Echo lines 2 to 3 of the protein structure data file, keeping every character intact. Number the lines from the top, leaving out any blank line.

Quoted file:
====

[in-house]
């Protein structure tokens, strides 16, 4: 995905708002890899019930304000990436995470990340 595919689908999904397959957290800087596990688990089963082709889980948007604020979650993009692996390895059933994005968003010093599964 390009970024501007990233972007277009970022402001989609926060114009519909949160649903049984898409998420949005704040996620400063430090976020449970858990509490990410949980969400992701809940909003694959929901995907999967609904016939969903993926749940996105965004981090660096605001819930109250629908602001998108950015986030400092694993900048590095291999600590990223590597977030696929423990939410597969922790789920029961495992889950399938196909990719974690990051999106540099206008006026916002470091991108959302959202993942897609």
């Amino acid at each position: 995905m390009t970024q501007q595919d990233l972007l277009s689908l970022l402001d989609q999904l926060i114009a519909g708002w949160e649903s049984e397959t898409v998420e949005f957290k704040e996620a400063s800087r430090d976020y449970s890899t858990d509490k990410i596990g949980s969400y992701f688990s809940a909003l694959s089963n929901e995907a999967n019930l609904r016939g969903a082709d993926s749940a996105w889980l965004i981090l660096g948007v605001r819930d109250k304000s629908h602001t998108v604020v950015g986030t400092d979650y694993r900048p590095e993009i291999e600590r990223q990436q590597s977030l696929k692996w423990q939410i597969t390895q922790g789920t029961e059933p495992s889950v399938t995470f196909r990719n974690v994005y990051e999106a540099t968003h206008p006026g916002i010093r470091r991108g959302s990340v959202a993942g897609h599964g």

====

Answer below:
């Protein structure tokens, strides 16, 4: 995905708002890899019930304000990436995470990340 595919689908999904397959957290800087596990688990089963082709889980948007604020979650993009692996390895059933994005968003010093599964 390009970024501007990233972007277009970022402001989609926060114009519909949160649903049984898409998420949005704040996620400063430090976020449970858990509490990410949980969400992701809940909003694959929901995907999967609904016939969903993926749940996105965004981090660096605001819930109250629908602001998108950015986030400092694993900048590095291999600590990223590597977030696929423990939410597969922790789920029961495992889950399938196909990719974690990051999106540099206008006026916002470091991108959302959202993942897609």
């Amino acid at each position: 995905m390009t970024q501007q595919d990233l972007l277009s689908l970022l402001d989609q999904l926060i114009a519909g708002w949160e649903s049984e397959t898409v998420e949005f957290k704040e996620a400063s800087r430090d976020y449970s890899t858990d509490k990410i596990g949980s969400y992701f688990s809940a909003l694959s089963n929901e995907a999967n019930l609904r016939g969903a082709d993926s749940a996105w889980l965004i981090l660096g948007v605001r819930d109250k304000s629908h602001t998108v604020v950015g986030t400092d979650y694993r900048p590095e993009i291999e600590r990223q990436q590597s977030l696929k692996w423990q939410i597969t390895q922790g789920t029961e059933p495992s889950v399938t995470f196909r990719n974690v994005y990051e999106a540099t968003h206008p006026g916002i010093r470091r991108g959302s990340v959202a993942g897609h599964g």